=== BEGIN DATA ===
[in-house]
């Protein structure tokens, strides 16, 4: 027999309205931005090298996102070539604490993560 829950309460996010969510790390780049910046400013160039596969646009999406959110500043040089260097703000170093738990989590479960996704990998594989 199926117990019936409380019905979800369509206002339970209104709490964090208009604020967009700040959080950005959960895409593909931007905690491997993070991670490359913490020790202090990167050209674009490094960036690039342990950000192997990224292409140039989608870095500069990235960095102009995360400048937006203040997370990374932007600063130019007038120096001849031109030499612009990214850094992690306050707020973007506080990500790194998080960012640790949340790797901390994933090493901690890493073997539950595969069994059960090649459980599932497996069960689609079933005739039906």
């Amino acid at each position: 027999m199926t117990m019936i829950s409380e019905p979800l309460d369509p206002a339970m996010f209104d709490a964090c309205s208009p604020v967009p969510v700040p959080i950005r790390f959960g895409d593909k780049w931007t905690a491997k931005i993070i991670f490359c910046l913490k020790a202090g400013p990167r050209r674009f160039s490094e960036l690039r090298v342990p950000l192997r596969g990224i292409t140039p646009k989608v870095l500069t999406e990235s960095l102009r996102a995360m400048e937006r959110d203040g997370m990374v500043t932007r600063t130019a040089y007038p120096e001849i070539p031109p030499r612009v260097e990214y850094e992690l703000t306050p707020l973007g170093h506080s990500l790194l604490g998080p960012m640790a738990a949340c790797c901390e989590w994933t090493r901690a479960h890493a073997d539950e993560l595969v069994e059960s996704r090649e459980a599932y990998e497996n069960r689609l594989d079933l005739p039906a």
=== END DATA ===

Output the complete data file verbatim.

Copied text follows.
[in-house]
């Protein structure tokens, strides 16, 4: 027999309205931005090298996102070539604490993560 829950309460996010969510790390780049910046400013160039596969646009999406959110500043040089260097703000170093738990989590479960996704990998594989 199926117990019936409380019905979800369509206002339970209104709490964090208009604020967009700040959080950005959960895409593909931007905690491997993070991670490359913490020790202090990167050209674009490094960036690039342990950000192997990224292409140039989608870095500069990235960095102009995360400048937006203040997370990374932007600063130019007038120096001849031109030499612009990214850094992690306050707020973007506080990500790194998080960012640790949340790797901390994933090493901690890493073997539950595969069994059960090649459980599932497996069960689609079933005739039906």
């Amino acid at each position: 027999m199926t117990m019936i829950s409380e019905p979800l309460d369509p206002a339970m996010f209104d709490a964090c309205s208009p604020v967009p969510v700040p959080i950005r790390f959960g895409d593909k780049w931007t905690a491997k931005i993070i991670f490359c910046l913490k020790a202090g400013p990167r050209r674009f160039s490094e960036l690039r090298v342990p950000l192997r596969g990224i292409t140039p646009k989608v870095l500069t999406e990235s960095l102009r996102a995360m400048e937006r959110d203040g997370m990374v500043t932007r600063t130019a040089y007038p120096e001849i070539p031109p030499r612009v260097e990214y850094e992690l703000t306050p707020l973007g170093h506080s990500l790194l604490g998080p960012m640790a738990a949340c790797c901390e989590w994933t090493r901690a479960h890493a073997d539950e993560l595969v069994e059960s996704r090649e459980a599932y990998e497996n069960r689609l594989d079933l005739p039906a």